5 Top Reasons Why An Oven Turns Off By Itself – Useful tips

Why does my oven keep turning off by itself? Meal prep takes a lot of time and you can’t afford to have the oven turn off when the family is hungry! To help you get to the bottom of this, we’re going to look at five of the most common reasons that this happens.

Typically, an oven turns off by itself because its ventilation system is blocked, there’s a problem with the temperature sensor or the heating elements are damaged. Additionally, the same could happen if it has electrical problems or if the control board is faulty (most common)

Let’s take a deeper dive into each of those possible reasons to understand why they happen and what you can do to fix the issue.

Blocked Ventilation Or Cooling Fan Failed

What It is

For an oven to cook food efficiently, it needs good airflow through it.

That’s why manufacturers build modern ovens with highly efficient ventilation systems that draw cool air from its surroundings using cooling fans and pushes hot air out the back of the unit safely.

And yes, even your electrically-powered oven has a ventilation system as well!

Oven turns off by itself due to cooling fan failure

Sadly, most people forget or don’t realise that those vents exist and require cleaning from time to time. That’s especially true in households that use their oven often.

Why it fails

With all that air flowing in and out of the oven, your oven’s vents will gradually see a buildup of dust and other messiness sticking in and around those vents.

A little dust might not seem like a big deal at first, but in a long enough timeline, it’ll build up to become a very problematic obstruction for your oven’s vents.

So, how does this cause your oven to turn off by itself? Well, ovens have built-in safety features to keep you safe from injury and prevent fires in your home.

When your oven can’t ventilate itself with enough air, it’ll overheat, causing those safety features to kick in and shut the whole oven off.

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Related: LG Oven F9 Error Code – What Does It Mean?

How to fix

Here’s the good news: if this is the reason that your oven is turning off by itself, it’s effortless to resolve.

All you have to do is clean all the dust and gunk out of the oven’s vents or check the cooling fan for a proper operation

Be sure to unplug your oven before you do anything, though. Once that’s done, you can vacuum dust and junk out of the vents and wipe them down as needed.

When smooth airflow resumes, you’ll have an oven that can keep itself cool each time you use it.

Faulty Temperature Sensor or Thermistor

What it is

When you look inside your oven, the odds are that you’ll see a small metal rod mounted somewhere towards the back.

That’s your oven’s temperature sensor. In some cases, you may see the user manual refer to it by another name as a thermistor (a word combining ‘thermal’ and ‘resistor’).

oven thermistor

That thermistor has one job: to help the oven reach and maintain your set temperature. You can think of it as a gatekeeper.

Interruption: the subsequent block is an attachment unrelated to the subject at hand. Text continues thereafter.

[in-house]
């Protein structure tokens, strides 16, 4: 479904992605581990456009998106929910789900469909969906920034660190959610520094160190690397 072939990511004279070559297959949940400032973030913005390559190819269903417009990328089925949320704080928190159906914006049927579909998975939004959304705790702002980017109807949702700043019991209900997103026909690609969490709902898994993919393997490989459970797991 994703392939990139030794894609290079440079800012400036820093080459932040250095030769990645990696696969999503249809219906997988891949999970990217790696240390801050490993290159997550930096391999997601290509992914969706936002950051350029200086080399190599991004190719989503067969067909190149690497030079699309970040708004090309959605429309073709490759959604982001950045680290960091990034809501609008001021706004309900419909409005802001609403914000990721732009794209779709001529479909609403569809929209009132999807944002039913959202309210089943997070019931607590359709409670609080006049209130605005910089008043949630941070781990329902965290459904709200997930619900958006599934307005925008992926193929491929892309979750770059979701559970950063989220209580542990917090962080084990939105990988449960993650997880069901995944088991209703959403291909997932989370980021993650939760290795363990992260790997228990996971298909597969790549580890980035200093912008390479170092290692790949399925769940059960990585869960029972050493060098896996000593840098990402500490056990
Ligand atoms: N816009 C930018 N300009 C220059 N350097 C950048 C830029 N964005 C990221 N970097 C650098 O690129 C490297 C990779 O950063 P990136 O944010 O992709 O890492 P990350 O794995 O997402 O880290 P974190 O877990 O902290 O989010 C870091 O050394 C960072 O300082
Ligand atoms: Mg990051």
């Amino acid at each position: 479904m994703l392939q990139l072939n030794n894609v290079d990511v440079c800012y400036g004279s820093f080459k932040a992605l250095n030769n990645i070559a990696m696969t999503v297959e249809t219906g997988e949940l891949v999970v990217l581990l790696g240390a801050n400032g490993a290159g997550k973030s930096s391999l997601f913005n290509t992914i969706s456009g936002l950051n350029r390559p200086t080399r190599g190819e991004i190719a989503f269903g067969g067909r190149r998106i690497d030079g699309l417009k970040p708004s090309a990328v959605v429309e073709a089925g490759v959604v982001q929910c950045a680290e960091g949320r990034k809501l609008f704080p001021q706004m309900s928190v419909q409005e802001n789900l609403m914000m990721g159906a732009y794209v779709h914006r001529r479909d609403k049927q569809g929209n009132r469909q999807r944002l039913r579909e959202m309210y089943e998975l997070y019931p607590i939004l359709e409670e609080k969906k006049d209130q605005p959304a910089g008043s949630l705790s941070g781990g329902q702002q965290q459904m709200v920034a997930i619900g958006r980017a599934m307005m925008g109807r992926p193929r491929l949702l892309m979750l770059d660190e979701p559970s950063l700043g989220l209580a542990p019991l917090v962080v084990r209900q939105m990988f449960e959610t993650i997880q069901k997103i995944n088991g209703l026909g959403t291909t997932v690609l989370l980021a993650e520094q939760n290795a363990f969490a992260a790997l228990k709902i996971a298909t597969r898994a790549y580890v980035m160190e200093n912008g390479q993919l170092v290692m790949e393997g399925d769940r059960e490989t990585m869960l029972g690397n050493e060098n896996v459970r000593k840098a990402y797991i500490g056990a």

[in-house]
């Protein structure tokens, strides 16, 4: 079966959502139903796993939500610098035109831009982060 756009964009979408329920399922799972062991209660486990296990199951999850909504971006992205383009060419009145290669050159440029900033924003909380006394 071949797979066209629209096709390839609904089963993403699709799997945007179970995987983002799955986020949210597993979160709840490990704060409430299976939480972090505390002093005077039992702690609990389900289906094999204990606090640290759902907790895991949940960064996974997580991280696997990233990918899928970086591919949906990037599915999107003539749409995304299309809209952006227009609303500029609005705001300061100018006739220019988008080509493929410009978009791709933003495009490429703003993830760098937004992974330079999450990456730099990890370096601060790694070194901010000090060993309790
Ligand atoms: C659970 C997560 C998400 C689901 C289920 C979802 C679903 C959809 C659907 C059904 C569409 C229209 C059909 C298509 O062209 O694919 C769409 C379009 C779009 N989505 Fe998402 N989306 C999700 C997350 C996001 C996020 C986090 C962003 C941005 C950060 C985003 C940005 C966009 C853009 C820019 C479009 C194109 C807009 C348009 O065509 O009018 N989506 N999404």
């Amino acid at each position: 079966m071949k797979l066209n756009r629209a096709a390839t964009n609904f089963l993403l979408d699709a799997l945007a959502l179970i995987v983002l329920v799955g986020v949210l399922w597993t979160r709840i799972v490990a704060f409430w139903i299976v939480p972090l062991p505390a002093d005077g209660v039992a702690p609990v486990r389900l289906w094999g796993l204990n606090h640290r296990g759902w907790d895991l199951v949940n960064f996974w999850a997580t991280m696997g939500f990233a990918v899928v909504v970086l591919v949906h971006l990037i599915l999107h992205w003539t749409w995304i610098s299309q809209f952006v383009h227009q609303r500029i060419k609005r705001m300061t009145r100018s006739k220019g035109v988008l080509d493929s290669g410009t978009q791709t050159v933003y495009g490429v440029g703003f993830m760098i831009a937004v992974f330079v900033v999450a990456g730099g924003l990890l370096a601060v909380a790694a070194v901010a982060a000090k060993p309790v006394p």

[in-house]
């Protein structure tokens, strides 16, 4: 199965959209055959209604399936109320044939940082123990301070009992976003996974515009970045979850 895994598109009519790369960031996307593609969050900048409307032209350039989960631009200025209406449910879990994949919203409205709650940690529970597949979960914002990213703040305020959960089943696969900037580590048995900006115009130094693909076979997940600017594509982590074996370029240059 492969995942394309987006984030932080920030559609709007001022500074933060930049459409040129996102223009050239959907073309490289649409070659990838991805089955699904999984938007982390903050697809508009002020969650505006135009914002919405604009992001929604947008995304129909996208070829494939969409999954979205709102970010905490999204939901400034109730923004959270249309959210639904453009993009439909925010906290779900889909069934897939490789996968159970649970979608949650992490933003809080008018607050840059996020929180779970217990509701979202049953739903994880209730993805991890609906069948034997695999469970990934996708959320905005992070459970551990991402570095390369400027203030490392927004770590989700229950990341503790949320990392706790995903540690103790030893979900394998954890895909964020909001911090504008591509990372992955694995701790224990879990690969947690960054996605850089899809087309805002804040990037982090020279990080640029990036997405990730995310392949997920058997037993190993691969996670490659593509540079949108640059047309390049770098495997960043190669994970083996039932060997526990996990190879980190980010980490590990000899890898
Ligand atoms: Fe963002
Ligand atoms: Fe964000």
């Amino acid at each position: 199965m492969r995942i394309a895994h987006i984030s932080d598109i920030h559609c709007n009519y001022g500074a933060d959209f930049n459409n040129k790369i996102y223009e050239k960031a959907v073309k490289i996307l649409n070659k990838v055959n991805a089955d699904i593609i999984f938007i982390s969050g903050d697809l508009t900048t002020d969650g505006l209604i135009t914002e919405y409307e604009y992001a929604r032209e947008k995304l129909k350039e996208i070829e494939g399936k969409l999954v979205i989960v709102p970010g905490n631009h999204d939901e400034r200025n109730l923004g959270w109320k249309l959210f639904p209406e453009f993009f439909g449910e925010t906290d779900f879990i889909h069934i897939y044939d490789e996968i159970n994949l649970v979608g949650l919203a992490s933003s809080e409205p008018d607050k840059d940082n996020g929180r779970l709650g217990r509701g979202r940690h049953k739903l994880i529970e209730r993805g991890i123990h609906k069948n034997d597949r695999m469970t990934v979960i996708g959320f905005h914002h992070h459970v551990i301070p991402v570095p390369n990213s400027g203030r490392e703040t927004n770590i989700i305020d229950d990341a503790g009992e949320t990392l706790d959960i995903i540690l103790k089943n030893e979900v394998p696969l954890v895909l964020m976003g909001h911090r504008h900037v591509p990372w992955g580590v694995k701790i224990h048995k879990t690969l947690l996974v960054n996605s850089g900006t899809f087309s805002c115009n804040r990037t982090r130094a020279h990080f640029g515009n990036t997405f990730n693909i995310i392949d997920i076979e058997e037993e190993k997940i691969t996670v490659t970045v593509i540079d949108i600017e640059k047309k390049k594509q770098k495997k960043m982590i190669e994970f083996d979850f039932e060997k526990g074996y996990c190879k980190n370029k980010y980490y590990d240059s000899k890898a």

If the temperature isn’t high enough, it’ll allow power to flow through to the heating elements to continue raising the temperature inside the oven.

However, once the oven starts to reach your set temperature, the thermistor helps the oven maintain it by limiting the power flow to the oven’s heating elements.

Why it fails

Thermistor controls the flow of power to the oven’s heating elements. So, a faulty one can cause many problems, including shutting off your oven even before you finish cooking.

That happens because the thermistor reacts as if the oven is already too hot and cuts off the power flow prematurely.

How to fix

Replacing a faulty temperature sensor is reasonably straightforward.

You’ll find the temperature sensor inside the oven in most ovens at one of the back corners. All you’ll need is a screwdriver to remove it, as they’re typically secured with a pair of screws.

The tricky part would be to remove the capillary and electrical connections on the back end.

You’ll want to refer to your user manual to find the exact steps to do this.

Don’t worry if you’ve lost the manual, though. Most manufacturers now have them online for you to download whenever you need them.

Always shut off the power and gas connections before moving your oven or removing any of its paneling to replace the faulty temperature sensor.

Oven Turns Off By Itself? Damaged Heating Elements

What it is

All ovens rely on heating elements to generate heat and cook your food. Depending on your oven’s functionality, you may have several heating elements for baking, broiling, and convection cooking as well.

You can find these heating elements at the back of the oven and the top and bottoms as well.

oven heating elements

These elements will heat up in different combinations (e.g. top and bottom, bottom only, etc.) according to the type of cooking you’re doing.

These heating elements power on and off as often as needed to maintain the oven temperatures that you have set.

When the temp sensor detects that the temperature is too low, the thermostat will turn on the heating elements until the oven is hot enough.

Why it fails

There are many ways that your oven’s heating elements can get damaged.

A heavy weight falling onto them or bumping into them could bend those heating elements out of shape.

Internally, there might be wiring problems preventing the heating element from working altogether.

One of the possible outcomes of that damage is that the heating element may work for a while before cutting off entirely. From the outside, that’ll look as if your entire oven has turned off by itself.

How to fix

You can’t really fix a heating element, so you’ll have to replace them entirely.

Whether you’re doing it yourself or calling in an expert, these kinds of components can’t be rebuilt or reconditioned in any way.

Instead, the only solution is to remove the existing heating elements that are damaged and plug in new ones.

Electrical Problems– Why does my oven keep turning off?

What it is